Rubén Blades & Willie Colón
1001 Albums You Must Hear Before You Die + 1000 Recordings To Hear Before You Die
As is mentioned in 1001 Albums, salsa doesn't get the credit it deserves for being an American genre. Tom Moon is among those at fault when he categorizes "Siembra" by Rubén Blades and Willie Colón as "World (Latin)." There's no question that salsa is Latin; but what kind of Latin is it? It derives most of its qualities from Cuban roots, but it developed in the United States, among many ethnicities. Fania, the New York City label that released the album, never claimed to be based on any particular ethnic group. Dominican Johnny Pacheco drew from the city's diverse Hispanic populations and made Fania the biggest label in Latin music. Blades is Panamanian, and Colón is Puerto Rican. And that's really the point of "Siembra."
If you've never lived in New York, you cannot comprehend the cultural differences that exist between Latin American ethnicities. It seems the only common denominator is the Spanish language. But during Fania's golden age, most shared a common story. Much like today, Puerto Ricans, Dominicans, Mexicans and other Latins came to New York City looking for work and the American Dream, which of course they found to be tough. Blades recognized the similar themes, and wrote it into "Siembra," using images of various Latin American babies as cover art to call for unification. The opening track, "Plástico," might sound more like disco with it's funky bass groove, but Blades ends the song with a role call of Latin American nations, urging them to unite, "like Bolivar dreamed of," (in Spanish, of course).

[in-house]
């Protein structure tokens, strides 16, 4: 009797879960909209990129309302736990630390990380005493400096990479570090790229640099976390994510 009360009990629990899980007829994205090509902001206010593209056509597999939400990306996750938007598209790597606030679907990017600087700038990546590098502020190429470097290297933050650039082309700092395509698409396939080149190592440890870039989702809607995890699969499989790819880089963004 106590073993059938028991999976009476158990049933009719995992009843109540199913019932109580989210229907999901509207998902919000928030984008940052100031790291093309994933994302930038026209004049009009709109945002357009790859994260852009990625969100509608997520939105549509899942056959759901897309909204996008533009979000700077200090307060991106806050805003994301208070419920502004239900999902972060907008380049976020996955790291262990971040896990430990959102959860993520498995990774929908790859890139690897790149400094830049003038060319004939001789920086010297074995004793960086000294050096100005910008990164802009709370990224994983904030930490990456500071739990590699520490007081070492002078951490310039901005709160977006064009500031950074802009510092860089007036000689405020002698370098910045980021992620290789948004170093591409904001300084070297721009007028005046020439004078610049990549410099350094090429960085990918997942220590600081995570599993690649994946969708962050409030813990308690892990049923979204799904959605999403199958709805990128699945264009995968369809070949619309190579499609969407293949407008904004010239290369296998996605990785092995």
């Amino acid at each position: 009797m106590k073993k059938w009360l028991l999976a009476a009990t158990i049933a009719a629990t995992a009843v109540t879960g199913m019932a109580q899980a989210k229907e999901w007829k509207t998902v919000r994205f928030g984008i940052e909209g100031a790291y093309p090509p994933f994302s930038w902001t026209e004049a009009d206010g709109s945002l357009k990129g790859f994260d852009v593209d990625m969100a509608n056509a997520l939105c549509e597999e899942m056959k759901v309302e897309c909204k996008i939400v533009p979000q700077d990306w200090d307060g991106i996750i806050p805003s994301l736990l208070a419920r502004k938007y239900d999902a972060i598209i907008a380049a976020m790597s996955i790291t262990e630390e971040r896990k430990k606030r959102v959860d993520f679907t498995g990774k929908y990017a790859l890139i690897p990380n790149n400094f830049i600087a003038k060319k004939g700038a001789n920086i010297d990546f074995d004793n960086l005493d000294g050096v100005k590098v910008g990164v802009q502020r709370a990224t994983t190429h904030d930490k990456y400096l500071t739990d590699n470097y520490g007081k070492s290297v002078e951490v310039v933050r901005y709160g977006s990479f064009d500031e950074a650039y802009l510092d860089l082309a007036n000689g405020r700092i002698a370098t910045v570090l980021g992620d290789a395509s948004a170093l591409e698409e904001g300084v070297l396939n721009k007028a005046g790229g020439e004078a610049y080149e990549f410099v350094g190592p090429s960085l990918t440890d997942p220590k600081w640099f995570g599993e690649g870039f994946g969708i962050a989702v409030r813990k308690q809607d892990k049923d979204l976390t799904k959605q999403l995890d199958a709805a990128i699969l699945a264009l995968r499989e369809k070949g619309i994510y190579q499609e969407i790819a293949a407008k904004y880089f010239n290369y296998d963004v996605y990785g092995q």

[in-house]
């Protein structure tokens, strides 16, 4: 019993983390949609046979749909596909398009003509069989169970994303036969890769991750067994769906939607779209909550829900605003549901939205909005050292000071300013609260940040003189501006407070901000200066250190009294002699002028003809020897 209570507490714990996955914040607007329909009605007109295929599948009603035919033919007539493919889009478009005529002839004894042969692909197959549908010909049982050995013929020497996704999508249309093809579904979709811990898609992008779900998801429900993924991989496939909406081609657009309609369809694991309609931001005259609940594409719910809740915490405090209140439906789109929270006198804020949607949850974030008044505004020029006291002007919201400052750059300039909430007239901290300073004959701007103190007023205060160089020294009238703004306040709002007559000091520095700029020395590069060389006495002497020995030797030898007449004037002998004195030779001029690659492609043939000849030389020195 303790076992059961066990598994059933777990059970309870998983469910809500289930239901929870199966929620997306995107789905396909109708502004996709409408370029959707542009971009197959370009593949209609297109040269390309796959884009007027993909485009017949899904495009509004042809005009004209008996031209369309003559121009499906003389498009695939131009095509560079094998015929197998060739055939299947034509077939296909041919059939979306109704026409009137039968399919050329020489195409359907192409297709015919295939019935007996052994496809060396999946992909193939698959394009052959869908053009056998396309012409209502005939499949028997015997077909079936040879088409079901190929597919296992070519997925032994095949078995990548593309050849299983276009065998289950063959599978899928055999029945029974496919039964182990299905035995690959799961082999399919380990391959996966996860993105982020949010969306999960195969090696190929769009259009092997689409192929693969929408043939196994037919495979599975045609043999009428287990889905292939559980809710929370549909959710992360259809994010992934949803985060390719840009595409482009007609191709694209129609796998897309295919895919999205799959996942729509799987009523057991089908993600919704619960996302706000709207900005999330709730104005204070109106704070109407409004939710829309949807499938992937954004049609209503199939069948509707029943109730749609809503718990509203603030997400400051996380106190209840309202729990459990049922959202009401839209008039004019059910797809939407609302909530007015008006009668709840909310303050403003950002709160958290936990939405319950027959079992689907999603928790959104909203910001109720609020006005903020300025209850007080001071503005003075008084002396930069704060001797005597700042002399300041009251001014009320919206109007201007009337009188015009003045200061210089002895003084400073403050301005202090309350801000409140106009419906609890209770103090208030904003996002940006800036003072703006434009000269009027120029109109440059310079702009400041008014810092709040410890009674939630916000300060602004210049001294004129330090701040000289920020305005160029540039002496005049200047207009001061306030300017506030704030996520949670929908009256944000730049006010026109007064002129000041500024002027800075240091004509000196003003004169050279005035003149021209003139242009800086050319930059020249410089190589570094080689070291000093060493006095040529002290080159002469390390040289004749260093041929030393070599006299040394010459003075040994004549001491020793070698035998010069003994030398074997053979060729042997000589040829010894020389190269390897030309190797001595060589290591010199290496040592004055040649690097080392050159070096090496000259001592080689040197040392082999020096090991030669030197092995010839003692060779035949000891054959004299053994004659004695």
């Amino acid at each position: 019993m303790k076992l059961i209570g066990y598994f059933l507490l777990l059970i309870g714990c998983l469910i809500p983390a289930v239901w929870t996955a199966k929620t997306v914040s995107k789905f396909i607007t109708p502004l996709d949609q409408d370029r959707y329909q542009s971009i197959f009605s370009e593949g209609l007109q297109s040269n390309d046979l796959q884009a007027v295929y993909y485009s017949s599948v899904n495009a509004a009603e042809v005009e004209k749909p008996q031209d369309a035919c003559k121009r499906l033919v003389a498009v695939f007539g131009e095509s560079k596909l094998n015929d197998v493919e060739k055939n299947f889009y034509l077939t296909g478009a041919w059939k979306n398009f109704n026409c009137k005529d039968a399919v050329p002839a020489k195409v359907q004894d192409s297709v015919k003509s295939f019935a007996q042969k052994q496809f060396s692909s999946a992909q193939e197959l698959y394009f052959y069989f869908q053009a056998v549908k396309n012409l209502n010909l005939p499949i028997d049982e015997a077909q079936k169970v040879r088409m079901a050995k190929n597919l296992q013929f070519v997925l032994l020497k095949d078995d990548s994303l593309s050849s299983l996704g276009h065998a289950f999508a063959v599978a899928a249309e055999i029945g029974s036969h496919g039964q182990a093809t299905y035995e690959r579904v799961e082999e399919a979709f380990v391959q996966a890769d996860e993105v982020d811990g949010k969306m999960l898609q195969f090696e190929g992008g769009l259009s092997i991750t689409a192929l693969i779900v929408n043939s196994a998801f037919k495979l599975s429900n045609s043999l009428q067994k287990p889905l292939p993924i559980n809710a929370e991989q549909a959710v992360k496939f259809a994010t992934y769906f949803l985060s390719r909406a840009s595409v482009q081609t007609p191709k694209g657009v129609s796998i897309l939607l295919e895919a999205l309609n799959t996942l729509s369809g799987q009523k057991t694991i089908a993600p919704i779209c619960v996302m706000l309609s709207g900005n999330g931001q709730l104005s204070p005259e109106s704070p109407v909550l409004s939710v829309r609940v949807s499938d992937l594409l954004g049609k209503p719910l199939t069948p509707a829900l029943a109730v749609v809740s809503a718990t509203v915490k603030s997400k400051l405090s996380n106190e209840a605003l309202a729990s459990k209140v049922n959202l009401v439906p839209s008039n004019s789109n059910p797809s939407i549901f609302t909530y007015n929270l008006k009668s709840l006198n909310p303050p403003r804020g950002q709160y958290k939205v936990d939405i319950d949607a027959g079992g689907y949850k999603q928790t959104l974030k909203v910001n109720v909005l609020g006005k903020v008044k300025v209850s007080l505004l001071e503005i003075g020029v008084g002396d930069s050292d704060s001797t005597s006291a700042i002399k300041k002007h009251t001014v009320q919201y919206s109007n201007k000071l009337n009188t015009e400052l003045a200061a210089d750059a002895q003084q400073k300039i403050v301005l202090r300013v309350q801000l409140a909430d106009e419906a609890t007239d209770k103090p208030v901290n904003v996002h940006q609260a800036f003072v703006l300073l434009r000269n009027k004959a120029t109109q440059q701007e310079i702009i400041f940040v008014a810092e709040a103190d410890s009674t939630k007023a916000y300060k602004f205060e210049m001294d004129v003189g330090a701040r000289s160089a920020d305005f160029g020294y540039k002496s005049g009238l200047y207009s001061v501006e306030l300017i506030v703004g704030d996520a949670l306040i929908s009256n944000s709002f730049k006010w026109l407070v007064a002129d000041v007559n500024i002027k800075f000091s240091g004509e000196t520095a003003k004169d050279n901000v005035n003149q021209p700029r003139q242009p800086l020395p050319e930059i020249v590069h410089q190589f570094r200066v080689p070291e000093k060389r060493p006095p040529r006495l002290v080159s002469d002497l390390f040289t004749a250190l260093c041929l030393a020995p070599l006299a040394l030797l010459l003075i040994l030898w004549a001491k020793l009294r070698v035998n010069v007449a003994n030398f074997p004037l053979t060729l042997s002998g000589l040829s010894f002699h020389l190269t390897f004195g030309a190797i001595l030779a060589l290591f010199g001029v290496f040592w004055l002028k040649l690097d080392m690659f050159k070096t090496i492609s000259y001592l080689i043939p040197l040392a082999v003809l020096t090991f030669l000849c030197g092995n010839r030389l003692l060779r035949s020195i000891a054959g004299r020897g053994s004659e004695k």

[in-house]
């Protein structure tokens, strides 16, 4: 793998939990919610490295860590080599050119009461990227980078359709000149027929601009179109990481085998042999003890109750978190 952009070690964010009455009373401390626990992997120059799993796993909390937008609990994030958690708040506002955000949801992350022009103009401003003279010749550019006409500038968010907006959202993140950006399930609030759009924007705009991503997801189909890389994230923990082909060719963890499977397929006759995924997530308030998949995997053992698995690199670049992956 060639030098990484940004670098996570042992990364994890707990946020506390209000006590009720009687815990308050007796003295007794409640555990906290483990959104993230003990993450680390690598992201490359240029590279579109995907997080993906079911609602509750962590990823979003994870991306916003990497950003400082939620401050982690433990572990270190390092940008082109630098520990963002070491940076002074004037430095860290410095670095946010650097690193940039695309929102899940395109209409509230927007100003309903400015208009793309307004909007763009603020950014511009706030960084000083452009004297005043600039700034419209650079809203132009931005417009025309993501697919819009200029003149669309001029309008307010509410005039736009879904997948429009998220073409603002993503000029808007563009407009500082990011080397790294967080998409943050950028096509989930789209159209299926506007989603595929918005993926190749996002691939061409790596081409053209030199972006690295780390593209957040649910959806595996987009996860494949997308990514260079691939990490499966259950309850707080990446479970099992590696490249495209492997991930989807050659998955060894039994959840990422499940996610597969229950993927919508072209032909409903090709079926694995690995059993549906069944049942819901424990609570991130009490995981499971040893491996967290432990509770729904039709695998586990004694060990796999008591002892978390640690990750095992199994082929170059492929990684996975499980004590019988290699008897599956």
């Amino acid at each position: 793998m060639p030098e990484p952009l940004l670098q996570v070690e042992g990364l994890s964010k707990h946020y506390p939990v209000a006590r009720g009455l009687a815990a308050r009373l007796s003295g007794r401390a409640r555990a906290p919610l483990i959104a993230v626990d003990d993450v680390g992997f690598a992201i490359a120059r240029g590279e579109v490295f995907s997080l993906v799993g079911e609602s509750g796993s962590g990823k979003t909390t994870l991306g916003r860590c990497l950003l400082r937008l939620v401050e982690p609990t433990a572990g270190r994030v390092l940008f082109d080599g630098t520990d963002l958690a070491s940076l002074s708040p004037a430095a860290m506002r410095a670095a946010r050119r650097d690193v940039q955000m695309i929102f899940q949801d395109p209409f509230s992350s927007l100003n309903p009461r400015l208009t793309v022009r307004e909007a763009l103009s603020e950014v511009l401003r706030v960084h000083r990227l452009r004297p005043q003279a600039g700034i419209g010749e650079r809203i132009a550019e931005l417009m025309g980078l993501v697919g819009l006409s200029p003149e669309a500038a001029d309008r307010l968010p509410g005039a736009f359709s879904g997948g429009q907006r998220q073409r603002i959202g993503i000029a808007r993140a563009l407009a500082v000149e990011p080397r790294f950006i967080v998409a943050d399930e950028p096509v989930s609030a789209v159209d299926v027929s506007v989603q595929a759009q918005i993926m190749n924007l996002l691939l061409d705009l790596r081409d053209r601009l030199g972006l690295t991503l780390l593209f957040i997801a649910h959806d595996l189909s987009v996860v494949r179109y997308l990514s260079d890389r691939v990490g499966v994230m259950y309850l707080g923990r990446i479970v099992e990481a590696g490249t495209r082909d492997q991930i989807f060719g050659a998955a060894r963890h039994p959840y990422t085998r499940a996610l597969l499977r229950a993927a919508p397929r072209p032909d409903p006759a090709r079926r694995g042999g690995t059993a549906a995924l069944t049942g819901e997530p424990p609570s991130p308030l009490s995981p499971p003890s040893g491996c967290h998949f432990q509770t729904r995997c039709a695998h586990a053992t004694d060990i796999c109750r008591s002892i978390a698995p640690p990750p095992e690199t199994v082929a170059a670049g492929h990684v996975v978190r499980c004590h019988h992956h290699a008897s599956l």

There's plenty of criticism aimed at American culture ("Plástico" refers to commercialism), but the mood isn't one of revolution. Blades aims to demonstrate the similarity between cultures as a method of uniting the various ethnicities against common problems, which to this day include low wages and poor housing. He melds bits of urban folklore from multiple nations into the mini-epic "Pedro Navaja," a song using the recognizable themes of Bobby Darin's "Mack The Knife" as a starting point. Like Mack, Navaja (which of course translates to "knife") is a criminal, and his tale is punctuated with hard times and the sounds of sirens, reminiscent of New York City. As the track ends, the background singers mock the famous "I want to be in America" line from "The West Side Story."
Blades has the voice stereotypically associated with "sexy" Latino singers, but his true talent is taking a genre meant for dancing, and making it equally as good for thinking. Even when he doesn't make outright calls for unity (such as in the title track), the range of cultures that are drawn from during the album demonstrates the mixing pot he aimed to create. "Buscando Guayaba" is strongly Puerto Rican, while "María Lionza" references Venezuelan lore.
Sadly, despite the the work done by Blades and Colón (no disrespect meant; Colón is always regarded as the figurehead trombone-player within Fania), understanding and unity have not been reached in New York City. My girlfriend talks about how Mexican students are bullied by Puerto Ricans at her elementary school, and gang violence continues. I think they all need to listen to "Siembra" again, and figure things out.
INTERESTING FACT: A Mexican movie company made a film titled "Pedro Navaja" in 1984, without consulting Blades. It is ambiguous at the end of the song whether the character is killed or not, and the movie presumes that he is. Blades, probably just to be a jerk, recorded "Sorpresas" ("Surprises") after the movie was released, a song that indicates Navaja is alive and well.